This will be a short blog post.
Today, a long-time patient was in the chair for a crown delivery. None of these photos are of this particular case.
As is usually the case, the crown dropped in with perfect contacts… and a tiny bit of occlusal adjustment. The patient was satisfied with the esthetics and gave the nod to cement it.
After cementation and clean-up, I sat the patient up and asked her to make sure it still feels good. (Some patients’ occlusion changes when I sit them up after adjusting in while supine in the chair.)
She confirmed it felt good and then said:
“Your crowns are not cheap. (They aren’t!) But, they are always very good. At previous dentists, my crowns were always difficult and needed a lot of adjustments. Your temporary crowns always stay in – this one was in for 6 weeks. And, your crowns always fit without adjustments.”
I was wearing a mask, so she couldn’t see me grinning.
This wasn’t the first time someone prefaced their compliment by mentioning my fees being relatively high. And, I love it. I’m not ashamed of my high fees. I’m proud of them. I know what my services are worth.
We had a little conversation, and I mentioned that I work with a great lab (which is not cheap, either). I went on that attention to every detail adds up to great results. From the tooth preparation to the impression to the temporary.
A lot of little things add up to a big thing.
When it comes to what I send the lab… “garbage in gets you garbage out.” I always try to send the best possible impression with clear margins. The lab can only give you as good as you give them. But, I trim the die(s) for every case under a lab microscope, as well. Yep… sure do. Call me crazy. I also make the temps.
Many dentists proudly proclaim (when asked), “My fees are average for the area.” There’s certainly nothing wrong with that. But, I submit there’s an implied or subliminal message, “My dentistry is average for the area.” Or, “I’m just like all the other dentists.”
You’re all the same! Right?
A lot of the public is under the impression that a dentist is a dentist is a dentist. And, a crown is a crown is a crown. But, there are some that know the difference and notice the different levels of service. Ultimately, it’s about where you feel comfortable in the spectrum of dentistry.
My patient’s comment made my day. Basically, she said, “You’re expensive, but you’re worth it.” It doesn’t get better than that.
Crown prep photo looks good! Well, I’ve been retired for almost 9 months now (when Covid 19 started). Just turned 71, and although I do miss crown preps/fillings/etc., I am actually getting used to retirement. Lots of things to do, but I still have pleasant dreams that I am practicing dentistry. Mike, the stress is definitely less than when working. Playing pickleball, going on the elliptical, and joining local clubs, social events, etc. fill up my day. However, one thing will never change: I still get up early, but instead of showering and getting dressed for work, I take the dog out early for a walk to pee, poop, sniff, then I exercise. Keep up the great crown work, Mike!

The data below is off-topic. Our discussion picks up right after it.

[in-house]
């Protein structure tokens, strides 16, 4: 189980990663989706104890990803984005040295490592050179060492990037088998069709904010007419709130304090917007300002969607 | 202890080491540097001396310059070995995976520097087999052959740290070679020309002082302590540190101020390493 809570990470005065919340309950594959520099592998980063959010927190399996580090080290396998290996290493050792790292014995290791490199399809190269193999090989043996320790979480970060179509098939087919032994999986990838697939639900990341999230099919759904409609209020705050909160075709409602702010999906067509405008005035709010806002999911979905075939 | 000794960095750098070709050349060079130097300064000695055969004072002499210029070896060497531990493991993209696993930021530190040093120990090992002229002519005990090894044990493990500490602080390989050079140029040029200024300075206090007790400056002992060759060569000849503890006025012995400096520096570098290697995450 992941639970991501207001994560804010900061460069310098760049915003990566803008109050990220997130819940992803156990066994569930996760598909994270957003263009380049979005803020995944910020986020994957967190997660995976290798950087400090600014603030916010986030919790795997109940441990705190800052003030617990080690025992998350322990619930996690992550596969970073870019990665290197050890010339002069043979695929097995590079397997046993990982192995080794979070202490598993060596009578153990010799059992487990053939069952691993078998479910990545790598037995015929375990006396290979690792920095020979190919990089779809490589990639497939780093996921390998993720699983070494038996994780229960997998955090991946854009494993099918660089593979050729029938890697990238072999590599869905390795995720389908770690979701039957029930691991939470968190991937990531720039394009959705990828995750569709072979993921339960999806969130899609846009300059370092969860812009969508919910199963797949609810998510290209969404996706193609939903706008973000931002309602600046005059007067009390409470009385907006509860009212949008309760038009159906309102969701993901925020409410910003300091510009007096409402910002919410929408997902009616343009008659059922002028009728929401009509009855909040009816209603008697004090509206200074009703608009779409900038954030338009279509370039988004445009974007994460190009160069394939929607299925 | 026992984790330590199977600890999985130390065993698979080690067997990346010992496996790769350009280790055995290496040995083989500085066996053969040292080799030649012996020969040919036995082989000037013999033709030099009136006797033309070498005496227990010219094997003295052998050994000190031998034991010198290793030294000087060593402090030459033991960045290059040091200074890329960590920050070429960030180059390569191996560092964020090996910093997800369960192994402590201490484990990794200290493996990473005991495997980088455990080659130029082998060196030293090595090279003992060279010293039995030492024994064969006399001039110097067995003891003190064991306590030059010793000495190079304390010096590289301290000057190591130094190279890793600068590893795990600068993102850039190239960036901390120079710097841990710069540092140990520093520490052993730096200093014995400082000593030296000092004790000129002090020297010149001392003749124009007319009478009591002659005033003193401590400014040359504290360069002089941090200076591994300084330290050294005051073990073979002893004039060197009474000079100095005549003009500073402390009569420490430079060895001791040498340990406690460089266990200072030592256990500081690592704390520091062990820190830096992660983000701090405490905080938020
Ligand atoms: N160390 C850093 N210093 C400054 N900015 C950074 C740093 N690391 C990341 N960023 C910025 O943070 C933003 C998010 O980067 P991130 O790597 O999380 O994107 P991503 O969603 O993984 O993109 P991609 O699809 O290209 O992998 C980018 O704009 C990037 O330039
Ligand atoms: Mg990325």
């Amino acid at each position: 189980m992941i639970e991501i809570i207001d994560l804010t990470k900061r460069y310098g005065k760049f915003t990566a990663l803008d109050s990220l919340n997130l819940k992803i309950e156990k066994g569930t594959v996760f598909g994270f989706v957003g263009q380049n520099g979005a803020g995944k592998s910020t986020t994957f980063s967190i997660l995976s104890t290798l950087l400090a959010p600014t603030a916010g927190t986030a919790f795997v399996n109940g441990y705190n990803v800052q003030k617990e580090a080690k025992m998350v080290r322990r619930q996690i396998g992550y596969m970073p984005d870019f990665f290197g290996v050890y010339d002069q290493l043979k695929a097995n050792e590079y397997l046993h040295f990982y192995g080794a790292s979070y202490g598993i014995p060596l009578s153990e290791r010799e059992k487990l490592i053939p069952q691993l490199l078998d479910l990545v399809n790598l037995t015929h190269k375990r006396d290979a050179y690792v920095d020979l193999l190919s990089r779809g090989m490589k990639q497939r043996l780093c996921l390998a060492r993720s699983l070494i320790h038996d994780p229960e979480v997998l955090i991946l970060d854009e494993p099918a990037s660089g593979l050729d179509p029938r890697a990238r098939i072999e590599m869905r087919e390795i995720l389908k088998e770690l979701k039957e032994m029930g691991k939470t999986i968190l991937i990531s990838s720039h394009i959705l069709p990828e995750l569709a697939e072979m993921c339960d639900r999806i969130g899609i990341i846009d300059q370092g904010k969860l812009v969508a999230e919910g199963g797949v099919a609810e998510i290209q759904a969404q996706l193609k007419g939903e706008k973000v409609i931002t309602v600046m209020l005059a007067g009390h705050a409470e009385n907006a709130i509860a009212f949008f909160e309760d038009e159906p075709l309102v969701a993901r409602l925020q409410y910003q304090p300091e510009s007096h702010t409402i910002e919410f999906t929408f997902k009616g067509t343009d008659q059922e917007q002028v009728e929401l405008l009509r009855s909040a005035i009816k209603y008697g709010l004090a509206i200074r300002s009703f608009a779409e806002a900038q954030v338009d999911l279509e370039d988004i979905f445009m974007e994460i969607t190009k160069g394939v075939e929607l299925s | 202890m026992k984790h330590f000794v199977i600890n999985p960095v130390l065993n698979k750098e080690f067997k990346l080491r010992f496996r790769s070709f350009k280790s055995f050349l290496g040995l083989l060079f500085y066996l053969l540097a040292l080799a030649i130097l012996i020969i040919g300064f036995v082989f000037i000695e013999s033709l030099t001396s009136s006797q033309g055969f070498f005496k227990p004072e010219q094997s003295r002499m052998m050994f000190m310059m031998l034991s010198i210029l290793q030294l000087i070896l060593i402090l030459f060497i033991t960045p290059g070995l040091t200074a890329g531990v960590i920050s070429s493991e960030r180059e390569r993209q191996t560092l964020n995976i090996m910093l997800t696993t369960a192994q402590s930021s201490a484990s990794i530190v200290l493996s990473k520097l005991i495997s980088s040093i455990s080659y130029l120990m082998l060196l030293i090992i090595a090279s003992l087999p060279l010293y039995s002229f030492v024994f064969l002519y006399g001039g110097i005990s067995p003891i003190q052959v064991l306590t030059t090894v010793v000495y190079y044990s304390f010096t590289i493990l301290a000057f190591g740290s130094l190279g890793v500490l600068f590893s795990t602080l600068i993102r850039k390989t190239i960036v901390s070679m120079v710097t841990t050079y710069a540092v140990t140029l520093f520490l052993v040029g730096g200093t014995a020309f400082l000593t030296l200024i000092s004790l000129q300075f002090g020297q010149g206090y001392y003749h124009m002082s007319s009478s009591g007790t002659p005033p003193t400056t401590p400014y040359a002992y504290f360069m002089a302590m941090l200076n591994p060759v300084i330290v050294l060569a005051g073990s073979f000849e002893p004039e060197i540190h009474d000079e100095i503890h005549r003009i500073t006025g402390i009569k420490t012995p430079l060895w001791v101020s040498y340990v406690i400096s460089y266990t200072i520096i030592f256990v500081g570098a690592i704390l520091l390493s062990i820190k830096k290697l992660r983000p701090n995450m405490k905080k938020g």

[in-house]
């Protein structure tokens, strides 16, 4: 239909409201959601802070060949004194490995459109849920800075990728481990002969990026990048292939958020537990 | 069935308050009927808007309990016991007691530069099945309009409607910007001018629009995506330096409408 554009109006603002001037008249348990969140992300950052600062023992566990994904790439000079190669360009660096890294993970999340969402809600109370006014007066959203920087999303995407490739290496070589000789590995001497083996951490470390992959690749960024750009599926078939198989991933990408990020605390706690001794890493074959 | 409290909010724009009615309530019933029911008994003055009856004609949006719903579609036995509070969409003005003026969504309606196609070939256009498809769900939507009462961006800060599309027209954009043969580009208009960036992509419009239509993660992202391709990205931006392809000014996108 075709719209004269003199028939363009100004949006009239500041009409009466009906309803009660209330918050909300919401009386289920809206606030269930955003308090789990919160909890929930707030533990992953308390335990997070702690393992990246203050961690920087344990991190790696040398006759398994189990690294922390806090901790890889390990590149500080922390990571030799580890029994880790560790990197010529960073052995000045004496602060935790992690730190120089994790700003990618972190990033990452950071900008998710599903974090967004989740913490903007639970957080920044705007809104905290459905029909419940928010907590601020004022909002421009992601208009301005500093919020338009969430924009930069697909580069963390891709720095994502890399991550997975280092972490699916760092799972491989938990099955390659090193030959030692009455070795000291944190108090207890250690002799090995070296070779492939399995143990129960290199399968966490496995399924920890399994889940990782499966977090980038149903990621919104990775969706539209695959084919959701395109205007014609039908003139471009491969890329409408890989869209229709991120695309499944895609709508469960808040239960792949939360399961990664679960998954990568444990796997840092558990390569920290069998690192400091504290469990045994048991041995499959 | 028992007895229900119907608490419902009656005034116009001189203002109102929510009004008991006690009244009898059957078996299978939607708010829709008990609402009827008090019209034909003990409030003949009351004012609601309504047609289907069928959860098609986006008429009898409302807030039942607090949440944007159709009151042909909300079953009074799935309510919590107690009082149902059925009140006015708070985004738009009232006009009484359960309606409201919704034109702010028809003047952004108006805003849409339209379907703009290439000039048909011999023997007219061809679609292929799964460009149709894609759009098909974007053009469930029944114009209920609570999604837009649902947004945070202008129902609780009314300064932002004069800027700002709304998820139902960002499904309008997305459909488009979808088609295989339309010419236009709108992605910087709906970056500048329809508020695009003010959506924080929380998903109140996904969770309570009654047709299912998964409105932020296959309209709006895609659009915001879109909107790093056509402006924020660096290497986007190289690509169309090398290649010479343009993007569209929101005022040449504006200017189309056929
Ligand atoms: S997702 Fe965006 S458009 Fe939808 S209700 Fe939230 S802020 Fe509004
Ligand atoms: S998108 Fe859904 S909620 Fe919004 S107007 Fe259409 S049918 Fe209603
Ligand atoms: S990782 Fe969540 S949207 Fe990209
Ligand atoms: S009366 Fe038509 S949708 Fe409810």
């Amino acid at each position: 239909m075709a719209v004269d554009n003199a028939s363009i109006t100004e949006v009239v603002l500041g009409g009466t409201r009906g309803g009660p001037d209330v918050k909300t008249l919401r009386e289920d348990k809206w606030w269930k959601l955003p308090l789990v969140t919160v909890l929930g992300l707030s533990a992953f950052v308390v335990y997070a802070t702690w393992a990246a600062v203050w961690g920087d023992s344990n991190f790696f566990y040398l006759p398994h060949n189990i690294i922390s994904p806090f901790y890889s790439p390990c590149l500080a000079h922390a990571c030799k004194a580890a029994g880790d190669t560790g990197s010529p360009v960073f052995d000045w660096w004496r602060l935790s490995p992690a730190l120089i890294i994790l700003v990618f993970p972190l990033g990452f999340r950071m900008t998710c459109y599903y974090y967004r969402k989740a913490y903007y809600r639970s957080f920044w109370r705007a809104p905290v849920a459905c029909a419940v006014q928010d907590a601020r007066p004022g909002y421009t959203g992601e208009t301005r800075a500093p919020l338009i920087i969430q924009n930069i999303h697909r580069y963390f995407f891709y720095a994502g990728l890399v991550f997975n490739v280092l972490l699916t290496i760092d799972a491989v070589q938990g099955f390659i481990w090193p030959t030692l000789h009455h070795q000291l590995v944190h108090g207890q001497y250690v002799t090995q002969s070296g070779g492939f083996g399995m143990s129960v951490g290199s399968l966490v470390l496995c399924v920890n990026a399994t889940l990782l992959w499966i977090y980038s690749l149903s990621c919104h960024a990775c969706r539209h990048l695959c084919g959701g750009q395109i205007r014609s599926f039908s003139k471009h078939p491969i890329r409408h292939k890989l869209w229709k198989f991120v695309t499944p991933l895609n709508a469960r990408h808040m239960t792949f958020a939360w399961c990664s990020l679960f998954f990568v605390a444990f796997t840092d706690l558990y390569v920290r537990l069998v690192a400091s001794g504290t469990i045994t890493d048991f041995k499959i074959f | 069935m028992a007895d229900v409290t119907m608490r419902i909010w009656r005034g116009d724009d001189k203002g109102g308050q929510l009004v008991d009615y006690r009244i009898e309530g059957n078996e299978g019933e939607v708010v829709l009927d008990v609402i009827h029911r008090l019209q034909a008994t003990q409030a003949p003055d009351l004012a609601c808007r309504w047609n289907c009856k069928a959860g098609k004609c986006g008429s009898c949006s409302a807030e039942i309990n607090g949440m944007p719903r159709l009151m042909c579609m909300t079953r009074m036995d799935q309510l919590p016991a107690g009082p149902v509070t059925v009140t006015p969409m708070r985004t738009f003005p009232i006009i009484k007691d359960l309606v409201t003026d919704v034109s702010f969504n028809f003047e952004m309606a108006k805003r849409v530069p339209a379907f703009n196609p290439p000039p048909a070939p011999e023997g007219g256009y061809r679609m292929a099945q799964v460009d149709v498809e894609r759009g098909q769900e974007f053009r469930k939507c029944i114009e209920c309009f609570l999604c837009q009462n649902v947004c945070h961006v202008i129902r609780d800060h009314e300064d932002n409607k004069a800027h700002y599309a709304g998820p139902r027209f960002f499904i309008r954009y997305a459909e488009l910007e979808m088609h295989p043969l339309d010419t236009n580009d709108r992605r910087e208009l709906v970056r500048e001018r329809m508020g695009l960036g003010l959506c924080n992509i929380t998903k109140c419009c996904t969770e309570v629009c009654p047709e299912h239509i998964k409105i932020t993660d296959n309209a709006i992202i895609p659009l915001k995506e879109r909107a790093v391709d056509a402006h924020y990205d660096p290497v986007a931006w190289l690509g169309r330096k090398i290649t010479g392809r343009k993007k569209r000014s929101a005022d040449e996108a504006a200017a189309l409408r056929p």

Hi Ed! Glad to hear you’re enjoying retirement. I honestly cannot imagine retiring from the job I love. At least not yet! 🙂
Just one question… who is doing the peeing, pooping, and sniffing? You or the dog? 😉
Thanks for reading and commenting!
Or a lawyer is a lawyer is a lawyer, for that matter.
Yesterday a client treated me and my staff to a lovely lunch. Other clients have brought Christmas and other gifts, taken me and my staff to lunch at nice restaurants, given me gift cards and fruit, given tips after paying in full. Most important — they’ve referred others to me and retained me for other legal matters.
Service is important to clients — that they’ve been heard, the advocacy they received has been thorough and beyond the call of duty, and their legal matters resolved to their satisfaction with the relief that comes with a dedicated lawyer.
You keep up that great service to your patients, Mike!
Exactly! Unfortunately, it seems the number of people seeking quality service over low price is growing thinner. Yet, I cannot change who I am. My motivation to provide excellent service is as much to satisfy ME as it is to benefit my patients.
Aloha and mahalo! 🙂
I recently spent most of my limited savings to go to what I heard was the “best” dentist in my area – a holistic dentist. I had tried many others and in the past 6-8 years I was becoming increasingly fearful of dentists because they could not numb my molars. I thought it must be the dentist and so I bit the bullet and paid out a lot of money for this holistic dentist because I wanted to get the mercury out of my mouth – I’m dealing with some health issues and figured that could be part of the cause. Anyways, I only made it through one tooth but I have not been the same since. I cringe every time I have to floss that tooth because I feel pain pulling out the floss. I don’t know what they did but it was the worst experience of all my dental history because not only the residual pain I’m feeling a year later but also they gave the normal-for-me 4 or 5 injections and they still could not get me numb. So much for the saying “you get what you paid for!” 🙁
I don’t intend for this blog to become a consumer resource… It’s intended for an audience of dentists.
That said, sorry to hear about your experience. Your tooth should not be sensitive – at least not long term. That’s not normal. I’ll just say that.
I like the saying, “You don’t always get what you pay for. But, you never get what you don’t pay for.” 🙂
Good luck finding the right dentist. They’re out there.